Of course, much of the set focuses on the blues, ranging from the tender strains of such tracks as “Outskirts of Town”, a variation on “See See Rider” in “Easy Rider”, takes on the Leroy Carr classics “In the Evening (When the Sun Goes Down)” and “How Long, How Long” (the latter featuring some nice falsetto refrains from Lead Belly in addition to the terrific rhythm of his guitar), a slow-tempoed “Alberta”, a “Sail On, Little Girl” derived from various other blues songs from Tommy McClennan (“You Can’t Mistreat Me”), Bumble Bee Slim (“Sail On, Little Girl”), and Blind Boy Fuller (“Pistol Slapper Blues”), and what a WNYC announcer described as “one of the wailingest, lonesomest blues you’ve ever heard” in “Leaving Blues”, to mid-tempo numbers like “Sweet Jenny Lee”, “Packin’ Trunk Blues”, “Baby, Don’t You Love Me No More”, “Jail-house Blues”, and Bessie Smith’s “Backwater Blues”, to lively pieces like “Blues in My Kitchen, Blues in My Dining Room”, “4, 5, & 9″, the bouncy “Keep Your Hands Off Her” (Big Bill Broonzy), a smooth, jazzy “Silver City Bound” about Ledbetter’s travels with Blind Lemon Jefferson, “When a Man’s a Long Way from Home”, “One Dime Blues”, and the “high jive” of “How Come You Do Me Like You Do?”.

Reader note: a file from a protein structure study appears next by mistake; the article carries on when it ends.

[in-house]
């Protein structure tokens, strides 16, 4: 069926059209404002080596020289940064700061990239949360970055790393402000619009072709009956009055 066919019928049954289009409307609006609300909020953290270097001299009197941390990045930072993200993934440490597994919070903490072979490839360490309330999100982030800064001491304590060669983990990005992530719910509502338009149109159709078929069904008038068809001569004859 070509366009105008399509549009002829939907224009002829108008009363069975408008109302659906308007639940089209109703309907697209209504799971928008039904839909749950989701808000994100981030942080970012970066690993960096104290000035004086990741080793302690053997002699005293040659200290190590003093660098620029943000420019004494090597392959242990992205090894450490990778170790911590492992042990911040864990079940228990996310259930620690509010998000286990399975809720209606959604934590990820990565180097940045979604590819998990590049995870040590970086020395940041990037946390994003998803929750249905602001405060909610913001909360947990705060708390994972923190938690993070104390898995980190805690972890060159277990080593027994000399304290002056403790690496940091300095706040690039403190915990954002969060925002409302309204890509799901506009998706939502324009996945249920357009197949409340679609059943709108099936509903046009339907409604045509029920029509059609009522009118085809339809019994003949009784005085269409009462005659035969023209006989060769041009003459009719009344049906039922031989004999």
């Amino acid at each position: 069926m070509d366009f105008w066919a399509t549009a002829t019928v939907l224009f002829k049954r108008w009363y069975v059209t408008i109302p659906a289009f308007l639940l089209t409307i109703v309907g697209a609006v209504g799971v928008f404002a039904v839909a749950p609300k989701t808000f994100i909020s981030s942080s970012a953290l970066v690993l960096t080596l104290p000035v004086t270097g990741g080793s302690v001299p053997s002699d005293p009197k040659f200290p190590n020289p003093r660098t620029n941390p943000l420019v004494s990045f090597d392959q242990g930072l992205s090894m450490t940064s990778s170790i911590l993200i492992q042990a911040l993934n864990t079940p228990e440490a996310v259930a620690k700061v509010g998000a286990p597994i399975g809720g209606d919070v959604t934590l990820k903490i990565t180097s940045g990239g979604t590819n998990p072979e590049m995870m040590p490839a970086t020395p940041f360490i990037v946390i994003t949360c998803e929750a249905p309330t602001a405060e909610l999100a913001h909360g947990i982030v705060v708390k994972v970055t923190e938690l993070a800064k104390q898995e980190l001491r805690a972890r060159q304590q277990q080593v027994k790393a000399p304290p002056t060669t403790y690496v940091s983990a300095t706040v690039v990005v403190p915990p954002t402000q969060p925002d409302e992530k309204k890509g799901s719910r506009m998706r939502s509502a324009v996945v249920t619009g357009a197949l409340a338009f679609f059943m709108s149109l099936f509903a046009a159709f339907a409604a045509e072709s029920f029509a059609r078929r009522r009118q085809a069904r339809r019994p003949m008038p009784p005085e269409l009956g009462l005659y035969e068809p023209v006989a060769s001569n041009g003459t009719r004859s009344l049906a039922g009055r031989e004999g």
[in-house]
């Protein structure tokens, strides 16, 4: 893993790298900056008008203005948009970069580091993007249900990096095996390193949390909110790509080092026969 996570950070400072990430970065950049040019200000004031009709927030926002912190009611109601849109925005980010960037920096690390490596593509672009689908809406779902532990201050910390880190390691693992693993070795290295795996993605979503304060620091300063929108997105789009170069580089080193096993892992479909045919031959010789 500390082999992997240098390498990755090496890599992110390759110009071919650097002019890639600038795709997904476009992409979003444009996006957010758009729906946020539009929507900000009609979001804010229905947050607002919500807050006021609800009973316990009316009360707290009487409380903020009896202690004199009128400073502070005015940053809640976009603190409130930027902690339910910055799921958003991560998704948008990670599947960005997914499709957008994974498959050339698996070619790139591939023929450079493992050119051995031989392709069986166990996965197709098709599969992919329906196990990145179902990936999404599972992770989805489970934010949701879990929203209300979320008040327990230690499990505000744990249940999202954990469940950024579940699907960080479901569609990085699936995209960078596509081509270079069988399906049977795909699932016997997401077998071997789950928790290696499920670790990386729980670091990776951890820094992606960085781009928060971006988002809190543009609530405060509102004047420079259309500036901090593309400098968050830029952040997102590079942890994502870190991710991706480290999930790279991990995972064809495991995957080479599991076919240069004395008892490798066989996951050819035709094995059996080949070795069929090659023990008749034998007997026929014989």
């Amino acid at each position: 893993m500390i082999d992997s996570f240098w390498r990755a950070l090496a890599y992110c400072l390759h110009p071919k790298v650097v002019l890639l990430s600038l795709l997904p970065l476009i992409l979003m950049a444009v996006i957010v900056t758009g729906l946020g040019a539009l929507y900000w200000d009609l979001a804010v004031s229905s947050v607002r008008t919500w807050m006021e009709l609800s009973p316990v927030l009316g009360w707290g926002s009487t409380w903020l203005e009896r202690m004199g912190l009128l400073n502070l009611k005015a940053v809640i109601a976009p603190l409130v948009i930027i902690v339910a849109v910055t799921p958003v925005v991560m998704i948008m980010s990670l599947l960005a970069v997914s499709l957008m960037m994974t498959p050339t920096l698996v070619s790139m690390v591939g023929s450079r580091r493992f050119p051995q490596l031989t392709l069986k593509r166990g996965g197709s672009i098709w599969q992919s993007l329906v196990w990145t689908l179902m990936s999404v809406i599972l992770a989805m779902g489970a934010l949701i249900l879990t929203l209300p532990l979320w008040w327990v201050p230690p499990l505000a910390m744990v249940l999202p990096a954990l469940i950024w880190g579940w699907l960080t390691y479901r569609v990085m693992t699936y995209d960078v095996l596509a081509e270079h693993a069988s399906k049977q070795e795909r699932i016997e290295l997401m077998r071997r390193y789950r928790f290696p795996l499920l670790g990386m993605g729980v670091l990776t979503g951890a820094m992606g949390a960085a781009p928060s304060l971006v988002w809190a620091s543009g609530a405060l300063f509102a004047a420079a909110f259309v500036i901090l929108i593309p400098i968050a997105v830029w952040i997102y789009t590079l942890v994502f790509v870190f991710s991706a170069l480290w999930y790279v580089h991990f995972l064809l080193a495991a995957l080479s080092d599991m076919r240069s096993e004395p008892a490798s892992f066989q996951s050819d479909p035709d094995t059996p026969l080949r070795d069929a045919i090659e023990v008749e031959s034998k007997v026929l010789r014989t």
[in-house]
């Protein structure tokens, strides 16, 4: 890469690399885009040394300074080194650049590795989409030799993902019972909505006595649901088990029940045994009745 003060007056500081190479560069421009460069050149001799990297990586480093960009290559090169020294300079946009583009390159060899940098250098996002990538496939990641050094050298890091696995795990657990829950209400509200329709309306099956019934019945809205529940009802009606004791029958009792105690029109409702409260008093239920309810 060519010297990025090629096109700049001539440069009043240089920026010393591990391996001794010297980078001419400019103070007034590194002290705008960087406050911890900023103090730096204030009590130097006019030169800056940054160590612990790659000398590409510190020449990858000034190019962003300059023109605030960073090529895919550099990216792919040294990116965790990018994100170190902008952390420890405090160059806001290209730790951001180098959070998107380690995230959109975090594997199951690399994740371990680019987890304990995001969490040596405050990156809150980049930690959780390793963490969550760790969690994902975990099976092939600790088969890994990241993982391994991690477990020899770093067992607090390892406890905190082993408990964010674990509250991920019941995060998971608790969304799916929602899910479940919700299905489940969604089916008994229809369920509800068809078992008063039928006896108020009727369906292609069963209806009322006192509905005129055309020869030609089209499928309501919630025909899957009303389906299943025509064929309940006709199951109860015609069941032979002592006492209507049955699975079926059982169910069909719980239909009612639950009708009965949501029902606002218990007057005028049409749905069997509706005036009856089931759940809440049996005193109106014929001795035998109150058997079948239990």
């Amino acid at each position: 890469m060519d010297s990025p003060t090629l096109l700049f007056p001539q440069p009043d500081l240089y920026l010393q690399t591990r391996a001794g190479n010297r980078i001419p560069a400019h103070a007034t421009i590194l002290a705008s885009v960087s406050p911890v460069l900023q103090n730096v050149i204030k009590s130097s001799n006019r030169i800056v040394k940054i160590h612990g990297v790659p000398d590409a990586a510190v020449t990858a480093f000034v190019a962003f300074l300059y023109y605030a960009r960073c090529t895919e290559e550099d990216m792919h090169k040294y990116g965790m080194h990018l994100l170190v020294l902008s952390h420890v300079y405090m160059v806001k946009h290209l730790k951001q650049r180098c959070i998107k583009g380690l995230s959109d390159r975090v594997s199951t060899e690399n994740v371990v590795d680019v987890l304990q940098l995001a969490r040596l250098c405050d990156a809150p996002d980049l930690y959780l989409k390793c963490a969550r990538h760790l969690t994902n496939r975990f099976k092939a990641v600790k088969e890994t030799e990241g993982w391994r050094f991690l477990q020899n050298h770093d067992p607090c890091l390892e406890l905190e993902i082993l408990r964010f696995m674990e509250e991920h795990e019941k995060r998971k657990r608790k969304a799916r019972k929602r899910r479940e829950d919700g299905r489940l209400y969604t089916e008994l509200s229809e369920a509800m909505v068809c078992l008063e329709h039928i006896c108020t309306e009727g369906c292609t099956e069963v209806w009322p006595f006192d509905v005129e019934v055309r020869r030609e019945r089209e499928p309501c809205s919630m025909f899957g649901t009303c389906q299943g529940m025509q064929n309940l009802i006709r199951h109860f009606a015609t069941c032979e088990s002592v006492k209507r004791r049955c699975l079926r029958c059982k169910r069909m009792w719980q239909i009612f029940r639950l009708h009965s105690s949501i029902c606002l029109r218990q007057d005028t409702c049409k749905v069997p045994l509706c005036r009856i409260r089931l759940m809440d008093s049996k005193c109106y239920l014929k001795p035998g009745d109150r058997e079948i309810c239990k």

Often, Lead Belly can be heard discussing the meaning or origin of the song before he begins to sing, as on “Noted Rider” – which we learn refers to a “drunk woman been drinkin’ all night long and ain’t had no sleep. She been disturbin’ peace ’round in the neighborhood” – and the breezy, smooth-vocaled “Relax Your Mind” warning against distracted driving.

While most of the songs feature Ledbetter by himself on vocals and guitar, the set occasionally finds Lead Belly trading in his signature Stella guitar for an accordion (the first instrument he learned) – as is the case, for example, on “Sukey Jump”, “John Hardy”, and “Laura” – or being joined by such guests as Sonny Terry on harmonica and Brownie McGhee on guitar (including for “John Henry”, a rollicking “Diggin’ My Potatoes” on which McGhee also joins on vocals, “4, 5, & 9″, “Easy Rider”, and “National Defense Blues”, with Terry alone also accompanying Ledbetter on “How Long, How Long”, “On a Monday”, “Outskirts of Town”, and the opening “Irene” ), Woody Guthrie (vocals and mandolin on “Alabama Bound” and “Fiddler’s Dram” along with vocals on “We Shall Be Free”, where they’re also joined by Terry on harmonica), and Anne Graham (“Bring Me a Little Water, Silvy”, “What’s You Gonna’ Do When the World’s on Fire”, and “Rock Me (Hide Me in Thy Bosom)”). Lead Belly even plays piano on one tune (the barrelhouse-style “Big Fat Woman”), one of two songs – along with the catchy rhythm and nonsense “bang-a-lang, bang-a-lang, ba-da-da-dee-do-day” lyrics of “Jean Harlow” – to include some impressive scat singing from the songster.